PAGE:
CEE shale gas development 'inevitable'
Shale-gas development has been slowed across much of Central and Eastern Europe (CEE) by protests from a wary public, but the lure of increased energy independence for the region makes a push for the development of those resources “inevitable”, KPMG has said in a new report
“There is no doubt that development of the shale-gas industry is inevitable in this region; there are proven reserves in several countries, and all, without exception, are eager to diversify their energy supplies,” said Steve Butler, a co-author of the report and a director at the company.
Although Butler reckons that shale-gas development is inevitable, that does not mean that it will be easy.
Financing will be one of the biggest hurdles faced by the industry as it eyes the region’s shale-gas potential, KPMG says.
“State-owned gas exploration and production companies in CEE – especially those with high levels of debt – are unable to fulfil their drilling commitments. The need for capital is often the most important driver of joint ventures in the CEE shale gas segment,” Butler said.
The financing challenge is compounded by the higher production costs seen so far in the CEE region, the report notes. A Schlumberger executive said last year that horizontal wells in Poland cost as much as $11 million each, compared with an average of $3.9 million in the US.
Explorers active in Poland such as San Leon Energy and 3Legs Resources have recognised that costs have been much higher there and elsewhere in the CEE region than in the US. But they argue that, as in the US, those costs will come down over time and higher natural gas prices in the region and more favourable fiscal terms more than justify the stiffer drilling costs.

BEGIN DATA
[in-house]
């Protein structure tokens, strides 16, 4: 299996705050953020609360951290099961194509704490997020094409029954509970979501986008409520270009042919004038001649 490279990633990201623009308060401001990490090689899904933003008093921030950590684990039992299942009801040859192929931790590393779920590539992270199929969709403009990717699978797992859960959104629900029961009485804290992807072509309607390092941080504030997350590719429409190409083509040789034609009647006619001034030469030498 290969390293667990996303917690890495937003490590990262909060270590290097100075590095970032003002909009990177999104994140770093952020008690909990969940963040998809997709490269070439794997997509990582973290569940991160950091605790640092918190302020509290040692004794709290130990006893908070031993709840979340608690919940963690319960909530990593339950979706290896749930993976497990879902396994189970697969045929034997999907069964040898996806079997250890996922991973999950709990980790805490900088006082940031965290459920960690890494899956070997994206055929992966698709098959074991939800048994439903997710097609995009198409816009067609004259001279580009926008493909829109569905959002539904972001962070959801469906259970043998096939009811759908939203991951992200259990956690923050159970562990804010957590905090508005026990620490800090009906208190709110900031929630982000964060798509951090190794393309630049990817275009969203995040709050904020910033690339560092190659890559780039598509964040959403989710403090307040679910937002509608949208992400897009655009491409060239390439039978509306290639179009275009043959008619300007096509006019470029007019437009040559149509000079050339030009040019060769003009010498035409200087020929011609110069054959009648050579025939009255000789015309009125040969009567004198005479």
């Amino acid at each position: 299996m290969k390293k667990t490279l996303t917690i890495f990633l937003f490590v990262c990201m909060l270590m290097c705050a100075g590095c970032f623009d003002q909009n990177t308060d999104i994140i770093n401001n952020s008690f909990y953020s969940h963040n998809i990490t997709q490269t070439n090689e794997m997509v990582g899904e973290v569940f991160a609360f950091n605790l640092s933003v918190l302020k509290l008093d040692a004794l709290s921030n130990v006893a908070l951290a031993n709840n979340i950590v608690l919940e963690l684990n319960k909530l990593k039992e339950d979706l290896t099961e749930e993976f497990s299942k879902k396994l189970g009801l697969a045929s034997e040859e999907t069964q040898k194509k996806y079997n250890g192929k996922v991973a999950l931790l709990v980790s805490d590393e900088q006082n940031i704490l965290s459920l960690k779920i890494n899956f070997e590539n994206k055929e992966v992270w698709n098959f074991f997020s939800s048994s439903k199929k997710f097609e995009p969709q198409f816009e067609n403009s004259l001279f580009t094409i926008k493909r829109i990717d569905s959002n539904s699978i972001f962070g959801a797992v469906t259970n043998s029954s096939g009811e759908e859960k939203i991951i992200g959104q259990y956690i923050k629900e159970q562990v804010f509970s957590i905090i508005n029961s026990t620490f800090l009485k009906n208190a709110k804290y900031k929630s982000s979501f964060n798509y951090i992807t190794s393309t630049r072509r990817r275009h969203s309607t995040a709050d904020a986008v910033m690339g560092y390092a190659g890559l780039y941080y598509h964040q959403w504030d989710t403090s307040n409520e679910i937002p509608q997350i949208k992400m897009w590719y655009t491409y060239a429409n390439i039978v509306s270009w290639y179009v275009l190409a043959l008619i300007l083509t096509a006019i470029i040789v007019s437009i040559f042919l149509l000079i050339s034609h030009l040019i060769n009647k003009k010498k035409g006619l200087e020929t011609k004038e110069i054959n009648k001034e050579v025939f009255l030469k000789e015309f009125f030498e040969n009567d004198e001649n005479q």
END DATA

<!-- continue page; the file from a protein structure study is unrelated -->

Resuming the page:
Shale-gas producers would also face difficulties gaining access to markets. Progress towards liberalisation of the region’s gas markets has been uneven, meaning that independent producers may have trouble accessing crucial transit infrastructure and markets in some countries. Moreover, many potential buyers for new shale-gas volumes are locked into long-term take-or-pay contracts with Russia’s Gazprom. The terms of those deals make it legally challenging and costly for buyers to turn to new sources, though shale-gas production could offer a cheaper alternative when the take-or-pay contracts expire.
Environmental concerns, which have fuelled protests across the region and led to moratoria on hydraulic fracturing (fracking) in Bulgaria and France, will also continue to be a potent issue across the CEE region, the report notes.
Nevertheless, the combination of increasing demand across the region, declining conventional gas reserves and a desire to cut the region’s heavy reliance on Russian gas imports means that ultimately governments will push ahead with shale-gas development.
The potential is strongest in Poland, Ukraine and Romania, according to KPMG’s analysis. With more than 100 licences awarded and around 20 shale-gas exploration wells drilled, Poland has been at the centre of the region’s shale-gas hunt, and could provide a model for the region.
Ukraine, too, has recently taken steps to encourage exploration of its shale-gas resources. The country has issued exploration licences to Shell and Chevron for two shale-gas prospective fields where it expects the companies to invest as much as $375 million over the coming years.
Hungary, Bulgaria and Lithuania are also seen as having strong prospects for shale-gas development, though with more modest potential than its larger neighbours. KPMG sees continued interest in these countries in spite of teething problems. ExxonMobil’s initial shale tests in Hungary were not successful, and protests led the Bulgarian government to ban fracking, for now at least.
“The opportunities to develop shale gas are simply fantastic. As such, the decision to overcome the challenges and develop these resources can only be a matter of when, not if,” said Marcin Rudnicki, a partner at KPMG in Poland.